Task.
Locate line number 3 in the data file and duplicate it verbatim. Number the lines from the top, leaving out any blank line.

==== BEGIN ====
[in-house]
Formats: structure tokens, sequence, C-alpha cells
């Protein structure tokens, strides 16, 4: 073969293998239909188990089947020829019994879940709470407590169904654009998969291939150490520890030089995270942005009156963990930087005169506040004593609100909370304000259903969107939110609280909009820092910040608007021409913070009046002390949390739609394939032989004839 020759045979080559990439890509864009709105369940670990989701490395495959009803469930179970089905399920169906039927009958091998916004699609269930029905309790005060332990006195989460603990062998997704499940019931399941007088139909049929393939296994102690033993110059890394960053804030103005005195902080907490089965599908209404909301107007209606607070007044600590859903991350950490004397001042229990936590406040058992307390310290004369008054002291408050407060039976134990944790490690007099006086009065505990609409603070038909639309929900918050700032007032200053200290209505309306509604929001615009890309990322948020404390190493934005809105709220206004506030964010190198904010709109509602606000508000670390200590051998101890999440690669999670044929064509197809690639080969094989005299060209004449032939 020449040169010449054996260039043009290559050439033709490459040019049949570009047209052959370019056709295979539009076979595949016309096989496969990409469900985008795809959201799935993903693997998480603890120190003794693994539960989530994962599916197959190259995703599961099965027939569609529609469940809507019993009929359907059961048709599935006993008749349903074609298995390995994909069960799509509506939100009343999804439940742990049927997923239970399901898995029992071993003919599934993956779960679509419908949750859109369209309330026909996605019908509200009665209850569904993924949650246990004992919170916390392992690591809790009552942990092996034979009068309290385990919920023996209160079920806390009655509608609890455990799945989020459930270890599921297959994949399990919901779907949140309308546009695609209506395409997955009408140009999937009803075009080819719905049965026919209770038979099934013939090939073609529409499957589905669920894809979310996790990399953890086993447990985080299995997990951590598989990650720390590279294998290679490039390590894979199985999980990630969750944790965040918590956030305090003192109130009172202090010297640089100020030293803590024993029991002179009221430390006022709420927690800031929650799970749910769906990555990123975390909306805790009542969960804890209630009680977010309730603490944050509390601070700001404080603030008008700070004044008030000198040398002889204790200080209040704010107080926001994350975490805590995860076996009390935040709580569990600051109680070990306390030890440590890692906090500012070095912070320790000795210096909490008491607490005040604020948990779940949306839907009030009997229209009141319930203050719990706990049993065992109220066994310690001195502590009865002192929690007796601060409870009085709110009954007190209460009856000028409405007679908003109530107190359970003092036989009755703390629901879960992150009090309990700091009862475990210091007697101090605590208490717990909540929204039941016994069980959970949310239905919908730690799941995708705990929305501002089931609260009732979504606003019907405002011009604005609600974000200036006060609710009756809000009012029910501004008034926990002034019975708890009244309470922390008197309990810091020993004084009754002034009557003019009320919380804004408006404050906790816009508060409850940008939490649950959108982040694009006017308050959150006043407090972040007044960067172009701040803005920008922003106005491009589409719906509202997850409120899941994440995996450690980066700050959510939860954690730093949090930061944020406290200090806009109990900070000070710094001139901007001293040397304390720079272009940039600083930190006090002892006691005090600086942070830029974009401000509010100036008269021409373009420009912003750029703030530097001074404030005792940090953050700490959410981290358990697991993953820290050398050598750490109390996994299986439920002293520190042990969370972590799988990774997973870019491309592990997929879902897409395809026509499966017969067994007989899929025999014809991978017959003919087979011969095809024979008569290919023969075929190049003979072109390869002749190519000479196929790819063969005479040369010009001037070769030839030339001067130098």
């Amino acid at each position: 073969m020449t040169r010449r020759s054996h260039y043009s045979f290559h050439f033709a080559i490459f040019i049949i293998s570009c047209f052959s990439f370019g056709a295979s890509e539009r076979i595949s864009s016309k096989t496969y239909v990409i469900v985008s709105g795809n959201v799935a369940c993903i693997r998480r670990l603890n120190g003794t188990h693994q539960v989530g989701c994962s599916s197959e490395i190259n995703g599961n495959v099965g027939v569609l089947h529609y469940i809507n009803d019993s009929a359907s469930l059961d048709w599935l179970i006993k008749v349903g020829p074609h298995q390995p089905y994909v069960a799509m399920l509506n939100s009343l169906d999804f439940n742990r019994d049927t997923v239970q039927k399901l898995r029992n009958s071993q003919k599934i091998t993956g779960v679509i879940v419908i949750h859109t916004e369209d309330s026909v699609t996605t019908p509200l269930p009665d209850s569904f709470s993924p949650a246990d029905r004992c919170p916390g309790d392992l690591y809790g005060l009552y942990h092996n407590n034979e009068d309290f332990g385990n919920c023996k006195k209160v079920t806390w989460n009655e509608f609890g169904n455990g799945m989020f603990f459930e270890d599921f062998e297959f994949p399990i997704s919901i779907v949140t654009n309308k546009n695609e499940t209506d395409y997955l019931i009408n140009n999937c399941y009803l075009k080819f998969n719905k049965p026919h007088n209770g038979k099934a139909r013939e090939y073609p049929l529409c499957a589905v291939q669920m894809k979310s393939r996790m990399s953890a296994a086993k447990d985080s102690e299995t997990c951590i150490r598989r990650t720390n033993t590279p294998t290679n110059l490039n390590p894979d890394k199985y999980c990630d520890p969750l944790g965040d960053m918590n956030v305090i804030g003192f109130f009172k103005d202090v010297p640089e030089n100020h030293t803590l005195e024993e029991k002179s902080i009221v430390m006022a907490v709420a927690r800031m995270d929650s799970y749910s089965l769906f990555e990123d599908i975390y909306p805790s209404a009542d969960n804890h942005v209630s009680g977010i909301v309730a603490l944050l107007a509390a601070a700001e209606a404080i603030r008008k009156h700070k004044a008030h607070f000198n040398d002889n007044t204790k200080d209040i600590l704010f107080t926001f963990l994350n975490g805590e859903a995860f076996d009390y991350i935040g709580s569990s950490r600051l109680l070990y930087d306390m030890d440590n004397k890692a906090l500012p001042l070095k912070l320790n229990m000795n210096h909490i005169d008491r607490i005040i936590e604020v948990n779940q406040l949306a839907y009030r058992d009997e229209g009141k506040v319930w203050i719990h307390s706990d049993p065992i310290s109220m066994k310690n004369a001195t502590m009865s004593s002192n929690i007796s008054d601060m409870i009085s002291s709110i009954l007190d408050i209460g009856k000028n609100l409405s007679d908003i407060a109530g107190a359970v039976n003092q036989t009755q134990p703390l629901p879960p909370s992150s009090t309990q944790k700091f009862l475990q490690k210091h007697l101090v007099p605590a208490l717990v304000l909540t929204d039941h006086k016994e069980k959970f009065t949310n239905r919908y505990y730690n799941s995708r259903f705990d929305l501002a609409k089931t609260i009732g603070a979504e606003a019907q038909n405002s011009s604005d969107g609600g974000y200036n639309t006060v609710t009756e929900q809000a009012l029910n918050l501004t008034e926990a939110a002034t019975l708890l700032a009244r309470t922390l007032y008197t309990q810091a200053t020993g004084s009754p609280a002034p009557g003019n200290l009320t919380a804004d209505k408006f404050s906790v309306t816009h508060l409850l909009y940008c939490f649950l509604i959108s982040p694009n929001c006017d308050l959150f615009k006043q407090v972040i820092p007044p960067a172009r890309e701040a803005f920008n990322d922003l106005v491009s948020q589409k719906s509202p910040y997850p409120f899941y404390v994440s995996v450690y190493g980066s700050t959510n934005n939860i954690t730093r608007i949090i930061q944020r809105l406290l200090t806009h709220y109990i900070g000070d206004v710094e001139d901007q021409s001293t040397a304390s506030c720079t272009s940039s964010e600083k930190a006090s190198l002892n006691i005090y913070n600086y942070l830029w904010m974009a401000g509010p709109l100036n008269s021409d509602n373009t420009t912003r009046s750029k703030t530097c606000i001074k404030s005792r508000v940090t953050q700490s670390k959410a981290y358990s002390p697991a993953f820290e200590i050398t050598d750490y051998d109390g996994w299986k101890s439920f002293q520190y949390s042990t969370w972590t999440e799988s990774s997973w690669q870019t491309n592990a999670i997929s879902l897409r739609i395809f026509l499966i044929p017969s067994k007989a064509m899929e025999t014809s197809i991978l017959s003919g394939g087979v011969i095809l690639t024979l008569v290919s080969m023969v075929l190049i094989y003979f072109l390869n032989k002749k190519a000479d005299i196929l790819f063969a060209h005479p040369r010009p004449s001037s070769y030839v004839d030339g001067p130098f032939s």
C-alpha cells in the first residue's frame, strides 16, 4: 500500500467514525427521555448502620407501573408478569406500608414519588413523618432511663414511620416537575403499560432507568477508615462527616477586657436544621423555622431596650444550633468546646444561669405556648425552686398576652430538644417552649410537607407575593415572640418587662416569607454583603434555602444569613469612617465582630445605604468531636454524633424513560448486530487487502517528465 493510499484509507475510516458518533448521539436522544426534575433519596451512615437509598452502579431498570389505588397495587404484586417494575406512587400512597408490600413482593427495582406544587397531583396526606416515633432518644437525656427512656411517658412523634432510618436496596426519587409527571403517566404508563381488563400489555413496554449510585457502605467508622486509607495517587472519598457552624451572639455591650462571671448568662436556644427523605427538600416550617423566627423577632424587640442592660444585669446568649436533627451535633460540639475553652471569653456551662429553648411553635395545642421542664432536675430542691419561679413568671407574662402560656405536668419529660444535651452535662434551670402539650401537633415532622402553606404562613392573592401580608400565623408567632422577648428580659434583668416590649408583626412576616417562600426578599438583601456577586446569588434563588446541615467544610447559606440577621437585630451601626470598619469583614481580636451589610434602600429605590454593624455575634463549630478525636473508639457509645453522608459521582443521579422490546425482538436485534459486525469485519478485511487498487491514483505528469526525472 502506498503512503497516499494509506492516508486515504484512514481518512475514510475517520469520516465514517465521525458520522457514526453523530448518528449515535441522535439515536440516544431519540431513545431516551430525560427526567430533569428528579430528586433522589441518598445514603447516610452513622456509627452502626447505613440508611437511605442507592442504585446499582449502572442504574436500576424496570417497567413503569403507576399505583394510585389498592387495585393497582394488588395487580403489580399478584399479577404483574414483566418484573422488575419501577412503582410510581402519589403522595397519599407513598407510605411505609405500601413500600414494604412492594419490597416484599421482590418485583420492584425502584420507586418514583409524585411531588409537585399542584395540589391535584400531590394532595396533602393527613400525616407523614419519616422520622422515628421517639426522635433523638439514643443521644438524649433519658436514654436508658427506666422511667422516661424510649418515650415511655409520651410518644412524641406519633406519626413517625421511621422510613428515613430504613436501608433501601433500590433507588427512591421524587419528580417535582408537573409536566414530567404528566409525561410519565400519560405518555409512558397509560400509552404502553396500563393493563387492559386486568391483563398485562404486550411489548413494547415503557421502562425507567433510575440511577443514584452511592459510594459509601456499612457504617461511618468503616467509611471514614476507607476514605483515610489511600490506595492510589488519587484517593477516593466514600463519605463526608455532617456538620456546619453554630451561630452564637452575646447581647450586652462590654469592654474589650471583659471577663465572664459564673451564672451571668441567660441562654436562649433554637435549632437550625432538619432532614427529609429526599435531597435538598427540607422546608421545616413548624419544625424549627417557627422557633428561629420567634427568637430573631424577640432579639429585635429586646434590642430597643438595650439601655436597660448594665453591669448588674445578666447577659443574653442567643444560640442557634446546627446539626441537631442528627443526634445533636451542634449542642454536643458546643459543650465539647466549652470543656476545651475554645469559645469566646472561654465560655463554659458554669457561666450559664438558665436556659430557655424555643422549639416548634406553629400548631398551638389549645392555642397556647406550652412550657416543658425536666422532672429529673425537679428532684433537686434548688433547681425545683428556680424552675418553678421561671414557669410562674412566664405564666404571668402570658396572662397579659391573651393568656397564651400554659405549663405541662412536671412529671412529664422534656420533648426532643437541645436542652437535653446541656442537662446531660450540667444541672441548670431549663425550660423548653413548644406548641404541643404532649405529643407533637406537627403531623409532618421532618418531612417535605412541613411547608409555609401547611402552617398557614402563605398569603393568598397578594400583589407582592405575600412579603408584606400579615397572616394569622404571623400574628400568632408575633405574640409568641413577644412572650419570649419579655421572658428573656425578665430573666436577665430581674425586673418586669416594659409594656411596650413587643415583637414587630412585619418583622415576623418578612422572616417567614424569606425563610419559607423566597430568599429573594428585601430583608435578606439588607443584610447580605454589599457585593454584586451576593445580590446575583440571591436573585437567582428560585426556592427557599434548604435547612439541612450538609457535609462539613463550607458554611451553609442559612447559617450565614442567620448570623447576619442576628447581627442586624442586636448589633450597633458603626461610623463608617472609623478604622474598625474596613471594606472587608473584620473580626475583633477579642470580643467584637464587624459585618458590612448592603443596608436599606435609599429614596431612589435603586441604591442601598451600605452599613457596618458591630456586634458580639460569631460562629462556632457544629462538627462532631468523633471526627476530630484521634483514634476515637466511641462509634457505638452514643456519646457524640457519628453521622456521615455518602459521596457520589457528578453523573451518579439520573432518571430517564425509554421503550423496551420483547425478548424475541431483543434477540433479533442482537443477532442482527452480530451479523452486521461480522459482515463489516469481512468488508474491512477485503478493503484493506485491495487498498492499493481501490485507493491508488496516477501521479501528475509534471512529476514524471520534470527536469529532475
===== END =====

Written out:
């Protein structure tokens, strides 16, 4: 073969293998239909188990089947020829019994879940709470407590169904654009998969291939150490520890030089995270942005009156963990930087005169506040004593609100909370304000259903969107939110609280909009820092910040608007021409913070009046002390949390739609394939032989004839 020759045979080559990439890509864009709105369940670990989701490395495959009803469930179970089905399920169906039927009958091998916004699609269930029905309790005060332990006195989460603990062998997704499940019931399941007088139909049929393939296994102690033993110059890394960053804030103005005195902080907490089965599908209404909301107007209606607070007044600590859903991350950490004397001042229990936590406040058992307390310290004369008054002291408050407060039976134990944790490690007099006086009065505990609409603070038909639309929900918050700032007032200053200290209505309306509604929001615009890309990322948020404390190493934005809105709220206004506030964010190198904010709109509602606000508000670390200590051998101890999440690669999670044929064509197809690639080969094989005299060209004449032939 020449040169010449054996260039043009290559050439033709490459040019049949570009047209052959370019056709295979539009076979595949016309096989496969990409469900985008795809959201799935993903693997998480603890120190003794693994539960989530994962599916197959190259995703599961099965027939569609529609469940809507019993009929359907059961048709599935006993008749349903074609298995390995994909069960799509509506939100009343999804439940742990049927997923239970399901898995029992071993003919599934993956779960679509419908949750859109369209309330026909996605019908509200009665209850569904993924949650246990004992919170916390392992690591809790009552942990092996034979009068309290385990919920023996209160079920806390009655509608609890455990799945989020459930270890599921297959994949399990919901779907949140309308546009695609209506395409997955009408140009999937009803075009080819719905049965026919209770038979099934013939090939073609529409499957589905669920894809979310996790990399953890086993447990985080299995997990951590598989990650720390590279294998290679490039390590894979199985999980990630969750944790965040918590956030305090003192109130009172202090010297640089100020030293803590024993029991002179009221430390006022709420927690800031929650799970749910769906990555990123975390909306805790009542969960804890209630009680977010309730603490944050509390601070700001404080603030008008700070004044008030000198040398002889204790200080209040704010107080926001994350975490805590995860076996009390935040709580569990600051109680070990306390030890440590890692906090500012070095912070320790000795210096909490008491607490005040604020948990779940949306839907009030009997229209009141319930203050719990706990049993065992109220066994310690001195502590009865002192929690007796601060409870009085709110009954007190209460009856000028409405007679908003109530107190359970003092036989009755703390629901879960992150009090309990700091009862475990210091007697101090605590208490717990909540929204039941016994069980959970949310239905919908730690799941995708705990929305501002089931609260009732979504606003019907405002011009604005609600974000200036006060609710009756809000009012029910501004008034926990002034019975708890009244309470922390008197309990810091020993004084009754002034009557003019009320919380804004408006404050906790816009508060409850940008939490649950959108982040694009006017308050959150006043407090972040007044960067172009701040803005920008922003106005491009589409719906509202997850409120899941994440995996450690980066700050959510939860954690730093949090930061944020406290200090806009109990900070000070710094001139901007001293040397304390720079272009940039600083930190006090002892006691005090600086942070830029974009401000509010100036008269021409373009420009912003750029703030530097001074404030005792940090953050700490959410981290358990697991993953820290050398050598750490109390996994299986439920002293520190042990969370972590799988990774997973870019491309592990997929879902897409395809026509499966017969067994007989899929025999014809991978017959003919087979011969095809024979008569290919023969075929190049003979072109390869002749190519000479196929790819063969005479040369010009001037070769030839030339001067130098």